Never stop learning

Paving the way for continuous learning through digital platforms

When it comes to learning, our work is never really done. There is never a point in life where you can simply declare “I am done”.

And yet, the way many businesses have traditionally approached continuous learning goes very much against this idea, packing sessions into just a few days or hours. This is either by necessity due to budgets or based around traditional norms, bringing in a team of professionals once a year (or even less often) to do a full session for an entire company.

But this is not how people actually learn. In fact, a study by IBM conducted last year said that it actually takes a lot longer than that – 36 days to teach employees new skills in an impactful way.

Of course, a 36 day in person course is simply not an option for many companies. The costs would be astronomical. This would be due to the cost of the course itself as well as the time lost by taking employees out of work for so long.

The continued learning classroom has to evolve and the answer on how to do that has never been more clear.

Embracing digital transformation in learning

We already spend most of our working lives in front of computers. This means each and every employee has a front row seat to more personalized and engaging online learning that can be ongoing.

We’ve also never had a more captive audience than we do now. With the coronavirus pandemic, companies that were used to conducting all of their business in person had to rapidly shift to remote work methods almost overnight.

With budgets being slashed across the board due to the continued impact of the virus, the simple answer might have seemed to be to simply cut learning methods as well. After all, the in person methods we were used to seeing were now all but impossible.

However, employees that are getting to know entirely new ways of working actually need access to learning more than ever before in order to keep up with shifting protocols, work styles, and collaboration methods.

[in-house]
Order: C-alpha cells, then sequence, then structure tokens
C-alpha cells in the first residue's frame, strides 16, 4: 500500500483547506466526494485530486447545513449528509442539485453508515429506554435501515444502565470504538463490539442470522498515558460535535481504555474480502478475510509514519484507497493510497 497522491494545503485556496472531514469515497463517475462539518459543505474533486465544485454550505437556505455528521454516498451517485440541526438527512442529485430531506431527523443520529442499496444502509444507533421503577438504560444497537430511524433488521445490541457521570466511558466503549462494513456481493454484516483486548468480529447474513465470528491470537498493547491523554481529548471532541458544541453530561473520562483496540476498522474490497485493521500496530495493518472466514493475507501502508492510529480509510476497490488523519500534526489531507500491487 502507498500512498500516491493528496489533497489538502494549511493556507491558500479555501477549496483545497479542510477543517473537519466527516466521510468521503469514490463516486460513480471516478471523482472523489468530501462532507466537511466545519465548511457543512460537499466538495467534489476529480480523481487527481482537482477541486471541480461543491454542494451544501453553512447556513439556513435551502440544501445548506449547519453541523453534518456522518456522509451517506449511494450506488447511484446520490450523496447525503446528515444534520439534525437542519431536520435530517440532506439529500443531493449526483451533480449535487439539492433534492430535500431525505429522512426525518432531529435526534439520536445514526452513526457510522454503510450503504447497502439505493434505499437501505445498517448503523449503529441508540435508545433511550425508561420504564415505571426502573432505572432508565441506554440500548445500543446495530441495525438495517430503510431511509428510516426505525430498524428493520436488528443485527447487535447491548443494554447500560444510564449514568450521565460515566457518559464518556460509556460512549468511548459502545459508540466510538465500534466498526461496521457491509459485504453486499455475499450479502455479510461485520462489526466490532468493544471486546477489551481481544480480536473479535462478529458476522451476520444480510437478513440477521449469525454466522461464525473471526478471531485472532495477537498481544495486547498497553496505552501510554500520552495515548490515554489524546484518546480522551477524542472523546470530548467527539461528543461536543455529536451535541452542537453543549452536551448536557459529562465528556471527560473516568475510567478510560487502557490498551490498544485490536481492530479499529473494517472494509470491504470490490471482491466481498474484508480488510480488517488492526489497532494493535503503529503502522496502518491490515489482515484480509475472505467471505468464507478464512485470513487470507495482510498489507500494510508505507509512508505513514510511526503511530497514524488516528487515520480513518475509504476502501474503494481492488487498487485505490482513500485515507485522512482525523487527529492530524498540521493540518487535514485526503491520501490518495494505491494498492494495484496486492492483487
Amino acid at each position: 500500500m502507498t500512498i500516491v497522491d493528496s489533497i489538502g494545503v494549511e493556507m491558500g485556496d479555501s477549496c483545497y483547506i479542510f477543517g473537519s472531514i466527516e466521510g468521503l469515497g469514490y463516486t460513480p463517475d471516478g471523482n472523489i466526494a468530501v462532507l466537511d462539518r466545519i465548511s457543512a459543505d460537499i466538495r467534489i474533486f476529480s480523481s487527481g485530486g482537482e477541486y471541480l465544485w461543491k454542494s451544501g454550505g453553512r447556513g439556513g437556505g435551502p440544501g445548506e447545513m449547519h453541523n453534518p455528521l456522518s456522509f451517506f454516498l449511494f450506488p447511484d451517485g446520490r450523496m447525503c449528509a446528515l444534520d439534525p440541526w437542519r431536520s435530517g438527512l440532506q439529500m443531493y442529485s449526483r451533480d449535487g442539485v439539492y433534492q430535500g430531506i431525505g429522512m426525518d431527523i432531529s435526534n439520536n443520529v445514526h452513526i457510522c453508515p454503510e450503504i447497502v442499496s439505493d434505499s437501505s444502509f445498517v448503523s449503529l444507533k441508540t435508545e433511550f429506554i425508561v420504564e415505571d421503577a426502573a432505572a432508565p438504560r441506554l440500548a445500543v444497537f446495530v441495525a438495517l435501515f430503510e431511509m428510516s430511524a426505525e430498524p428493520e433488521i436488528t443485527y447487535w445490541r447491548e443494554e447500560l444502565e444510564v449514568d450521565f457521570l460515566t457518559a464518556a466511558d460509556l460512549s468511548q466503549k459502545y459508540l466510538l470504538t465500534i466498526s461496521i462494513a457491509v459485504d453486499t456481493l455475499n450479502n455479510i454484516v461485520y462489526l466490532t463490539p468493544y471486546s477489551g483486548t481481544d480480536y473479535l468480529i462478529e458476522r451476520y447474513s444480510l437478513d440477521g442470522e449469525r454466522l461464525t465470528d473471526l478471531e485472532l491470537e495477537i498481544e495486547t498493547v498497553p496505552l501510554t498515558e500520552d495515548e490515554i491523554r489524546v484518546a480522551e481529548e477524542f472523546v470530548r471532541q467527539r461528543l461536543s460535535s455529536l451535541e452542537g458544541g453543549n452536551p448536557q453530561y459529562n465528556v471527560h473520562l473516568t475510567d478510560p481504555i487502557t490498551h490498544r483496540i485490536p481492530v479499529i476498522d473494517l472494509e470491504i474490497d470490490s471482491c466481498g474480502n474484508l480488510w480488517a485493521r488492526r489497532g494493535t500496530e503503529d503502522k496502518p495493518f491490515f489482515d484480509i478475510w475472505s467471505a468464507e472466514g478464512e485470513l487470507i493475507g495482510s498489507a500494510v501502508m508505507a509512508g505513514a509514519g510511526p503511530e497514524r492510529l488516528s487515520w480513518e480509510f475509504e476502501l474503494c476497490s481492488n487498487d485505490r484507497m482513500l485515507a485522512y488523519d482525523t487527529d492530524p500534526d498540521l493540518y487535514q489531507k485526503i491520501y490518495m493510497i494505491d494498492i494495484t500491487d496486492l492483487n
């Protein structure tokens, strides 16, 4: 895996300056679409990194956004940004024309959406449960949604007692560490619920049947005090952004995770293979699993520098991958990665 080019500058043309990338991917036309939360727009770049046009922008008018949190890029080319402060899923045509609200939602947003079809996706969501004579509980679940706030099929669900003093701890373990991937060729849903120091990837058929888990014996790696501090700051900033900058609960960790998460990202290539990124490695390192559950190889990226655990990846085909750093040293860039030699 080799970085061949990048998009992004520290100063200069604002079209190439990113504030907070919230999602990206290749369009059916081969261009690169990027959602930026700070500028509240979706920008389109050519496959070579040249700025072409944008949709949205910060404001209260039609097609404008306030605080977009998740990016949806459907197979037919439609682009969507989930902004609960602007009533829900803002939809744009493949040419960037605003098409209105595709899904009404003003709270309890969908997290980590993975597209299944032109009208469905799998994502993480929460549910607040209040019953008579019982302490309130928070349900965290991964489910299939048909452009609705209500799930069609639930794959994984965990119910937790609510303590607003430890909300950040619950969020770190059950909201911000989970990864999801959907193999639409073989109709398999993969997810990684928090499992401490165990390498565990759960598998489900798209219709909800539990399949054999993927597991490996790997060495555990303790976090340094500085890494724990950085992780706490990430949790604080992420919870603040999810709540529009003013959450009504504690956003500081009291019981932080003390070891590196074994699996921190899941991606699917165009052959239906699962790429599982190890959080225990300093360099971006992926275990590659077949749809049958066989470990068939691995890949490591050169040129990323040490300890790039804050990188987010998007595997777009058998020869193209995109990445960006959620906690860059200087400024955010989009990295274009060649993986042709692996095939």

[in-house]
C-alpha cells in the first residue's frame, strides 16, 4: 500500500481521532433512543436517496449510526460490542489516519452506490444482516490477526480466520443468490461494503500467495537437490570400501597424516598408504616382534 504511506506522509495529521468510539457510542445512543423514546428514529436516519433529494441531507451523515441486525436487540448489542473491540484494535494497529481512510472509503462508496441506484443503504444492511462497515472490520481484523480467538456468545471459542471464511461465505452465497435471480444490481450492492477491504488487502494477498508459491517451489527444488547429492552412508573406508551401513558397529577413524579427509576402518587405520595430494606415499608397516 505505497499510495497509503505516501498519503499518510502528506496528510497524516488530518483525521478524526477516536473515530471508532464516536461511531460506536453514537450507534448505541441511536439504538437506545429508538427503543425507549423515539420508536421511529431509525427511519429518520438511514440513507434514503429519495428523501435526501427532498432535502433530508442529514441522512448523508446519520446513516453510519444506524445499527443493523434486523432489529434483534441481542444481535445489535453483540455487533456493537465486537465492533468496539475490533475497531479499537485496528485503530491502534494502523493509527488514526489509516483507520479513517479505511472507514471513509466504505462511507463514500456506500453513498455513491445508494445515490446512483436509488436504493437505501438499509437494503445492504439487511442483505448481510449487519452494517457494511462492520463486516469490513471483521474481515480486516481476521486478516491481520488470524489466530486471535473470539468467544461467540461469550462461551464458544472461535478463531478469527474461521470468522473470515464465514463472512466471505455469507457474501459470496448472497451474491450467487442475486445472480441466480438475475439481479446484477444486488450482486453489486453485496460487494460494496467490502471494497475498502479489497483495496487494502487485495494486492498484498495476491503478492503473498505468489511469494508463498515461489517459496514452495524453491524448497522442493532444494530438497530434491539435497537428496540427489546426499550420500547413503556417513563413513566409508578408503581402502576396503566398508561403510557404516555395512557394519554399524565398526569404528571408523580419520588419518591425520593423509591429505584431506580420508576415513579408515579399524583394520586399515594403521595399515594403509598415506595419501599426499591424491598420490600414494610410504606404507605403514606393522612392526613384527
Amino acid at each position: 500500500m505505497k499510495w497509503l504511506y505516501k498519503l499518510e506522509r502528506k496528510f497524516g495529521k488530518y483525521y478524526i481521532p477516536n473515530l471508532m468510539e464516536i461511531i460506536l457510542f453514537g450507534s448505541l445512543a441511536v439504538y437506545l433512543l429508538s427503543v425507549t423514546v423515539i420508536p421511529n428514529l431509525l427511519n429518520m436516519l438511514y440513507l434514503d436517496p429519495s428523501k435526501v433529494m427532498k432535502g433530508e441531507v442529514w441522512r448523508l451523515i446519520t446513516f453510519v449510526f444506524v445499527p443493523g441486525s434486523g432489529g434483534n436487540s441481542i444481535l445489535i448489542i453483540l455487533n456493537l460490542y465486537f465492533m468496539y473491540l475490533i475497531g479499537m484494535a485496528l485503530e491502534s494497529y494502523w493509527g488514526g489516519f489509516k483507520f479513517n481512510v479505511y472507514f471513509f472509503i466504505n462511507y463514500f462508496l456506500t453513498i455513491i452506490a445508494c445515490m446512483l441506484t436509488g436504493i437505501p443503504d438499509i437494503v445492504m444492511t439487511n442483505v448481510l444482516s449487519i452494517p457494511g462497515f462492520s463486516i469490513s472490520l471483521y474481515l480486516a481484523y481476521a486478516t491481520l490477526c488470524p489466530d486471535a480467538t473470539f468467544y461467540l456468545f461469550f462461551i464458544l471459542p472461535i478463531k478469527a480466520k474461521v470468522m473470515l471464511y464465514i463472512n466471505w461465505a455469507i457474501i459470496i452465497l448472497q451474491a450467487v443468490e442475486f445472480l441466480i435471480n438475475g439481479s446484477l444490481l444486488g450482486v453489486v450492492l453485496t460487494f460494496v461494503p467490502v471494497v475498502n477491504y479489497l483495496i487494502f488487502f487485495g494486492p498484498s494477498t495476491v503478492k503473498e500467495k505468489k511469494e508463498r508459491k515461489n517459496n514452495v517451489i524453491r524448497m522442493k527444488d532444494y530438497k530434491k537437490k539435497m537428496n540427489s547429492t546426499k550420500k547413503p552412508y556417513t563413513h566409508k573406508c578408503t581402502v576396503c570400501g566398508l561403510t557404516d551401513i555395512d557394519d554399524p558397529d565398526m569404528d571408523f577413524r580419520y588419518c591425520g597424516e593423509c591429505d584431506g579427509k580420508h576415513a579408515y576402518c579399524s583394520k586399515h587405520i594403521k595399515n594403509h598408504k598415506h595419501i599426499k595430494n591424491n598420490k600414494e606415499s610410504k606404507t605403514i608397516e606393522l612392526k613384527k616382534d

Employees also need to learn in the moment, in their downtime, and some experts recommend starting your mornings with a bit of learning.

That’s where e-Learning provides a cost effective and manageable solution to make continued learning at scale possible.

With the uptick in internet-connected work, many companies are turning to these digital classrooms as a way to keep their business connected. And the numbers support this growth. In fact, before the pandemic even hit, Fast Company reported that the online education market would hit $350 billion by 2025.

Increasing the adoption of e-Learning

The overall adoption rate is still much lower than it needs to be to ensure that more people can access these remote learning methods. This could be due to the fact that many people view their previous e-learning experiences as negative and simply don’t realize the opportunities and innovations we have available to us now.

According to the Harvard Business Review, many people have also found the transition to virtual work to be stressful, especially those who didn’t necessarily consider themselves “tech savvy” before the pandemic. “We have observed that a move to virtual work provokes anxiety, and, as a reaction, the temptation for all involved is to embrace a simple, narrow view of learning as just the efficient transmission of knowledge through digital tools.”

Because of this line of thinking, companies need to make their e-learning practices approachable and easy to access. Overly complicated platforms that require their own extensive tutorials just to access are simply not an option. Online learning allows individuals to go at their own pace and ask questions in a more supportive and private environment.

There are opportunities to have e-learners participate in small groups, view live in-person instruction, and even attend virtual events.

Plus, learning in general can be remarkably more effective when it’s shorter, avoiding the weariness that comes with extended sessions. With online learning, you can watch short sessions more often. This helps prevent people from zoning out while also keeping their “learning brain” turned on more often. Once a year just isn’t going to help with that.

Even when in-person interaction is safe again, online learning will still very much be a part of a new blended learning approach. It can change so much about the way we re-skill and support employees and that’s an opportunity not to be missed.

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